According to a new report, a locally-led fisheries management pilot for the Outer Hebrides is reporting positive impacts on fishing businesses and the environment in its first year.
The Outer Hebrides Inshore Fisheries Pilot is co-managed by the Regional Inshore Fisheries Group (RIFG) and the Marine Scotland Directorate of the Scottish Government.
It limits the number of creels that commercial fishing vessels may work in the waters around the isles, with the aim of improving the management of shellfish stocks in area.
‘It’s been a challenging time in the wake of the COVID-19 pandemic, Brexit and the Ukraine conflict, and the rising cost of fuel, creel and nephrops catches are particular concerns,’ said Donald MacLennan, skipper of the Harris-based Valhalla.
‘In spite of these challenges, the first year of the Pilot has worked fewer creels and reduced time at sea, leading to a significant improvement in our gross income. I believe the Pilot proves that with creel fishing, less can be more.’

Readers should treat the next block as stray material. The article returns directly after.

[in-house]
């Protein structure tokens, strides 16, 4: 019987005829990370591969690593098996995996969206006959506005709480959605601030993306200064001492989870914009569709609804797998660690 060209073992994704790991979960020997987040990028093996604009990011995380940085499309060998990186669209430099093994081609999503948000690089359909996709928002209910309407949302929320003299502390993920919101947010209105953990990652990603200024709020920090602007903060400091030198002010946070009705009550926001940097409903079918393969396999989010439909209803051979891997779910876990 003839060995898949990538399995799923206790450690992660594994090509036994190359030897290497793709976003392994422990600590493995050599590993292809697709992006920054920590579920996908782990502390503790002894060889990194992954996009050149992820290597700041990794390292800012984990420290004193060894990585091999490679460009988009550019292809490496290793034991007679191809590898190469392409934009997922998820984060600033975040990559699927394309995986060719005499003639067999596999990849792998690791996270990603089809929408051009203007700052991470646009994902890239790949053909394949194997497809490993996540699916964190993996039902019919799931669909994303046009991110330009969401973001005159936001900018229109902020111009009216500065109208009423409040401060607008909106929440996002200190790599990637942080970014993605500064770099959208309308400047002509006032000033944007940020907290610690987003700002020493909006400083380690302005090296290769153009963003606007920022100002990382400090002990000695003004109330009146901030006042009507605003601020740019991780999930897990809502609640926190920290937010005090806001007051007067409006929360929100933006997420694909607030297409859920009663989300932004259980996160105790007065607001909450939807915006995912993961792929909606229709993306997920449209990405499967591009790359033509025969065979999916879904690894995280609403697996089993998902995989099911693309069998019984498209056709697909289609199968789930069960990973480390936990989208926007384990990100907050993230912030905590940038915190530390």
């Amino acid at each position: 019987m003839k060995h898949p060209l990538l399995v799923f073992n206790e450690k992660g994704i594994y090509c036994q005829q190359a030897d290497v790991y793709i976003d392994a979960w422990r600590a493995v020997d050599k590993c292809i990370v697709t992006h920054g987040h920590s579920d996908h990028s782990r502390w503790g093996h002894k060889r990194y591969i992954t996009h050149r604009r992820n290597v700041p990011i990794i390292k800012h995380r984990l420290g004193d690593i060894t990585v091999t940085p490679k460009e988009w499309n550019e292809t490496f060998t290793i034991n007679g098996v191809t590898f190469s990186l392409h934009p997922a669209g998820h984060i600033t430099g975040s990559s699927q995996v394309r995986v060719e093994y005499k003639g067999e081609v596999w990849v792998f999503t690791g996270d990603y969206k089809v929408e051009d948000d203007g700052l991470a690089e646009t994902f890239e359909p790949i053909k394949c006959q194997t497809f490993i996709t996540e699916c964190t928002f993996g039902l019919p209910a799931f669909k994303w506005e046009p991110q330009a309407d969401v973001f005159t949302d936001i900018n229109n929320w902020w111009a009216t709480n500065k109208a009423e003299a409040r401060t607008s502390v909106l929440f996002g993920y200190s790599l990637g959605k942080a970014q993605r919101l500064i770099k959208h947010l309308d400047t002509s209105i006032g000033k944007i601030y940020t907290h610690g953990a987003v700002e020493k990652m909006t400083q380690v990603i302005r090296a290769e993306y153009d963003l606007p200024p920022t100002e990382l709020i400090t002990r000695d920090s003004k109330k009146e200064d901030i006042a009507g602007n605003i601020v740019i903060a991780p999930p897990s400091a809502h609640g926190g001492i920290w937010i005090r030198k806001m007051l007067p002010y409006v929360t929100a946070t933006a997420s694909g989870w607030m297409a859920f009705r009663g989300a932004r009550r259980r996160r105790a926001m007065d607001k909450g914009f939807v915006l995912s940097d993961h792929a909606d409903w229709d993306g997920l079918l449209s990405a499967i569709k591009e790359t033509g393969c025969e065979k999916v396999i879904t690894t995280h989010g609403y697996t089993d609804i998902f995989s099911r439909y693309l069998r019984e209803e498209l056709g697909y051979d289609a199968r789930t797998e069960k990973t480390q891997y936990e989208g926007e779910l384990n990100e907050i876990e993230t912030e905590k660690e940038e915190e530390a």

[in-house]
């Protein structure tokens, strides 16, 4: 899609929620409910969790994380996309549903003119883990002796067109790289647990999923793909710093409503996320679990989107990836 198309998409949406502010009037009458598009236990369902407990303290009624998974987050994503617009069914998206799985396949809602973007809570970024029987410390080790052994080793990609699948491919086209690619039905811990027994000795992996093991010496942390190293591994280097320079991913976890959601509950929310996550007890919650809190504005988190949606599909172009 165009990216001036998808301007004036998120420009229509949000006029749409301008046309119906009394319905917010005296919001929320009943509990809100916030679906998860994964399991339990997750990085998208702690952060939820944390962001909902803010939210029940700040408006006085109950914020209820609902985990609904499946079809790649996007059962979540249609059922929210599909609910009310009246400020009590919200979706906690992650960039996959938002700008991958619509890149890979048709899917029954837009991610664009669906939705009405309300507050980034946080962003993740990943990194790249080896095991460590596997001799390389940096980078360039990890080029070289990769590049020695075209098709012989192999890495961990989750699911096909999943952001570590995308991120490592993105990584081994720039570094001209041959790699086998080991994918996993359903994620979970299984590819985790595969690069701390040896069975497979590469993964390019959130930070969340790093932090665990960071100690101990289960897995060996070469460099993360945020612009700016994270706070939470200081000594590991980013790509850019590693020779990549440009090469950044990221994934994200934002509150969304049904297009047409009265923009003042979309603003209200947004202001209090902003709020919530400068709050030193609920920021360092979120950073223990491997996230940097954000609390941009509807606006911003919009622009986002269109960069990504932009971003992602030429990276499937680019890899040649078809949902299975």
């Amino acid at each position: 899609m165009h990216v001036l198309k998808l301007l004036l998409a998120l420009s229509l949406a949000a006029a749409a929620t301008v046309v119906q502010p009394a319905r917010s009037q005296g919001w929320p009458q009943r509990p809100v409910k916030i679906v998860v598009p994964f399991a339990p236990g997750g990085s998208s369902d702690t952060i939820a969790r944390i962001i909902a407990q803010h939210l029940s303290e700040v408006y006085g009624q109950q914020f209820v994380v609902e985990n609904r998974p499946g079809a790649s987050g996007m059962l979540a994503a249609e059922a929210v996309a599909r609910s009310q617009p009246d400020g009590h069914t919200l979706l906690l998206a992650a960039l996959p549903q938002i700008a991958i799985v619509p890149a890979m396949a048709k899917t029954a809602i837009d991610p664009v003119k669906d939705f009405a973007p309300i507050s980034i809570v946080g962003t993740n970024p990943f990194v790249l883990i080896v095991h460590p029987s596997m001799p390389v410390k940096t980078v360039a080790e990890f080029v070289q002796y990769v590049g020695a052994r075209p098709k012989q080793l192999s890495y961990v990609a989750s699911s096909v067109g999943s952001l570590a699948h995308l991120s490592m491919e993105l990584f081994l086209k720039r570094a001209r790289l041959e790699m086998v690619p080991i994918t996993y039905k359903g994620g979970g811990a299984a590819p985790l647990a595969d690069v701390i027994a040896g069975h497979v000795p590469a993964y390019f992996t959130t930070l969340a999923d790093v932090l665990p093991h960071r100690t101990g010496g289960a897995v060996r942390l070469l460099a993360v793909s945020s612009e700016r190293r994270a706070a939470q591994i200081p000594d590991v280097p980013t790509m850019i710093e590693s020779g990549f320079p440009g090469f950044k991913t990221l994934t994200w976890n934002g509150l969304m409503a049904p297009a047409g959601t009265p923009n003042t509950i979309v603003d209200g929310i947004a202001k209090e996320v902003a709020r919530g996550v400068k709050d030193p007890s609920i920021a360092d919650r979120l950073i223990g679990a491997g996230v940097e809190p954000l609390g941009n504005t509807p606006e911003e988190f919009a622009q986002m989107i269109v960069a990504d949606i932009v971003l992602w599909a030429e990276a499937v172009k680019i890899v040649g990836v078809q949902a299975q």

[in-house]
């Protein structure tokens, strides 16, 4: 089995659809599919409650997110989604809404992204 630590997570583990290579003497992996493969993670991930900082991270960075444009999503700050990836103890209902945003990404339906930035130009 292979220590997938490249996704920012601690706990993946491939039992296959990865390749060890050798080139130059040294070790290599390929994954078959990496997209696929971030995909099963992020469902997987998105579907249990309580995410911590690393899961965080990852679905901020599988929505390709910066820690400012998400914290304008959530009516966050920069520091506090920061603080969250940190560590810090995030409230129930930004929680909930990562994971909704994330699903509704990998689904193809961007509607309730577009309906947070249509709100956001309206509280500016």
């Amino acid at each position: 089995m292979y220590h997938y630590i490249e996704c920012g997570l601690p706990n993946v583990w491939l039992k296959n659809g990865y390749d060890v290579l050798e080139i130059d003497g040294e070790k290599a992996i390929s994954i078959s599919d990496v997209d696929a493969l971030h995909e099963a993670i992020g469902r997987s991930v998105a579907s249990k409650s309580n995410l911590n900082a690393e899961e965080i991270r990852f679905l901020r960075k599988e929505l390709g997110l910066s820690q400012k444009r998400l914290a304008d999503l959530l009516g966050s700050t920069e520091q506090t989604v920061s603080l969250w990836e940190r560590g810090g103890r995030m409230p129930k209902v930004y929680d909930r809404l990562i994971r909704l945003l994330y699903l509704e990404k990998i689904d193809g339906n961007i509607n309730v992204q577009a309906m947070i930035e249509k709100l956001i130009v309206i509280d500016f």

The Pilot is also testing one possible approach to a low-cost vessel tracking solution for small inshore fishing vessels. This is being trialled aboard 40 vessels and builds on the Scottish Inshore Fisheries Integrated Data System (SIFIDS) project led by the University of St Andrews.
‘The Pilot has brought a sense of stability to the fleet, especially in relation to uncontrolled creel fishing. The initial success has been encouraging to the members of WIFA and we would like to see an extension of the initiative to cover a much larger area of the Western Isles,’ said Duncan MacInnes, Secretary of the Western Isles Fisherman’s Association (WIFA).
The Pilot will continue with vessel tracking until October 2022. An evaluation and qualitative assessment of the Pilot project will be conducted throughout 2022 to assess the social and economic impacts of the Pilot, and provide insights and recommendations into future projects.